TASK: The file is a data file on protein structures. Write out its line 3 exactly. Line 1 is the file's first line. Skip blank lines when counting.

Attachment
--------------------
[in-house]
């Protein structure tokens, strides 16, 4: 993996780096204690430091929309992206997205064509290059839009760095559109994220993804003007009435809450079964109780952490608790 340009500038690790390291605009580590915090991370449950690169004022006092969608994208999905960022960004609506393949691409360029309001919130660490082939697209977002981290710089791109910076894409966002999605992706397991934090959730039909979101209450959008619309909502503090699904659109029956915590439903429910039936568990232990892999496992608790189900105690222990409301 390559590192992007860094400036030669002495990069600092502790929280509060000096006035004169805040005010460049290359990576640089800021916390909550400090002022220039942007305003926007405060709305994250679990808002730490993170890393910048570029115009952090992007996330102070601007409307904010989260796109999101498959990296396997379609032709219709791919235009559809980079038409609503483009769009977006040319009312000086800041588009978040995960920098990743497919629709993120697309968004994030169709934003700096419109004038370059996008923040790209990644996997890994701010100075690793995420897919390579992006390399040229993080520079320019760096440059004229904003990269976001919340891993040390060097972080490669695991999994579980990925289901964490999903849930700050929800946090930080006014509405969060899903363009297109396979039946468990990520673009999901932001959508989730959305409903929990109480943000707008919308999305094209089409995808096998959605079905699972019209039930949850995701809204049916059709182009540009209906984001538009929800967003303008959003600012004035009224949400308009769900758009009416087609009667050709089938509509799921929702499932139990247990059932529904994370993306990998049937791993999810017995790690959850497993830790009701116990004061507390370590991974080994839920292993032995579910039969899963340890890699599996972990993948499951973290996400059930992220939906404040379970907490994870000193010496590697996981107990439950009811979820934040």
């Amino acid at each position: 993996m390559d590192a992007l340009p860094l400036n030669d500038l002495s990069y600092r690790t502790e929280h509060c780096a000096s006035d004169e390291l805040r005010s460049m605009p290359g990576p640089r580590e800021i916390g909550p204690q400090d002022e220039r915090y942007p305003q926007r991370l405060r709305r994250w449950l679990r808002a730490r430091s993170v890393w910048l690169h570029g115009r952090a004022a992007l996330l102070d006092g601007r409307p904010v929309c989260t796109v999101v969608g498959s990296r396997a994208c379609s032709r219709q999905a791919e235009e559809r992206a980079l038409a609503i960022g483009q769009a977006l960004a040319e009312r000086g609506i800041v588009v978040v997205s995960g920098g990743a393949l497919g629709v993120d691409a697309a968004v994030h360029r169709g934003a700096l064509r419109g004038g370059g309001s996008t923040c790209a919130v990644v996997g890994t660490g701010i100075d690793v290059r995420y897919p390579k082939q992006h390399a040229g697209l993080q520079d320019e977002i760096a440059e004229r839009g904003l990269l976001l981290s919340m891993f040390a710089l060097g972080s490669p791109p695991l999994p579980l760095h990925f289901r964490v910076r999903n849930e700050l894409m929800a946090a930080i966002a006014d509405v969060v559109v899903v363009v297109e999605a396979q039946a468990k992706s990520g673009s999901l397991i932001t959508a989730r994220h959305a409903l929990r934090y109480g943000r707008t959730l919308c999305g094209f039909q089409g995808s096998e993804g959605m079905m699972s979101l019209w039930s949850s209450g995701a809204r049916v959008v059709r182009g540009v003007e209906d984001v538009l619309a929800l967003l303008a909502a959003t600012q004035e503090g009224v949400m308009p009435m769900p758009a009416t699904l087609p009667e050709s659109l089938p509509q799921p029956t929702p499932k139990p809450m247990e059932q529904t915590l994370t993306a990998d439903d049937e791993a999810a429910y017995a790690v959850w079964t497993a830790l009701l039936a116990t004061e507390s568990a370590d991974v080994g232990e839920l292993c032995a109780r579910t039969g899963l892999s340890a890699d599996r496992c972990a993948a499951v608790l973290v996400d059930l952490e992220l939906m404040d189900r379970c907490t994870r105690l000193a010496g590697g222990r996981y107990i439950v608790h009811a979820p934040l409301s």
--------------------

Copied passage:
């Amino acid at each position: 993996m390559d590192a992007l340009p860094l400036n030669d500038l002495s990069y600092r690790t502790e929280h509060c780096a000096s006035d004169e390291l805040r005010s460049m605009p290359g990576p640089r580590e800021i916390g909550p204690q400090d002022e220039r915090y942007p305003q926007r991370l405060r709305r994250w449950l679990r808002a730490r430091s993170v890393w910048l690169h570029g115009r952090a004022a992007l996330l102070d006092g601007r409307p904010v929309c989260t796109v999101v969608g498959s990296r396997a994208c379609s032709r219709q999905a791919e235009e559809r992206a980079l038409a609503i960022g483009q769009a977006l960004a040319e009312r000086g609506i800041v588009v978040v997205s995960g920098g990743a393949l497919g629709v993120d691409a697309a968004v994030h360029r169709g934003a700096l064509r419109g004038g370059g309001s996008t923040c790209a919130v990644v996997g890994t660490g701010i100075d690793v290059r995420y897919p390579k082939q992006h390399a040229g697209l993080q520079d320019e977002i760096a440059e004229r839009g904003l990269l976001l981290s919340m891993f040390a710089l060097g972080s490669p791109p695991l999994p579980l760095h990925f289901r964490v910076r999903n849930e700050l894409m929800a946090a930080i966002a006014d509405v969060v559109v899903v363009v297109e999605a396979q039946a468990k992706s990520g673009s999901l397991i932001t959508a989730r994220h959305a409903l929990r934090y109480g943000r707008t959730l919308c999305g094209f039909q089409g995808s096998e993804g959605m079905m699972s979101l019209w039930s949850s209450g995701a809204r049916v959008v059709r182009g540009v003007e209906d984001v538009l619309a929800l967003l303008a909502a959003t600012q004035e503090g009224v949400m308009p009435m769900p758009a009416t699904l087609p009667e050709s659109l089938p509509q799921p029956t929702p499932k139990p809450m247990e059932q529904t915590l994370t993306a990998d439903d049937e791993a999810a429910y017995a790690v959850w079964t497993a830790l009701l039936a116990t004061e507390s568990a370590d991974v080994g232990e839920l292993c032995a109780r579910t039969g899963l892999s340890a890699d599996r496992c972990a993948a499951v608790l973290v996400d059930l952490e992220l939906m404040d189900r379970c907490t994870r105690l000193a010496g590697g222990r996981y107990i439950v608790h009811a979820p934040l409301s």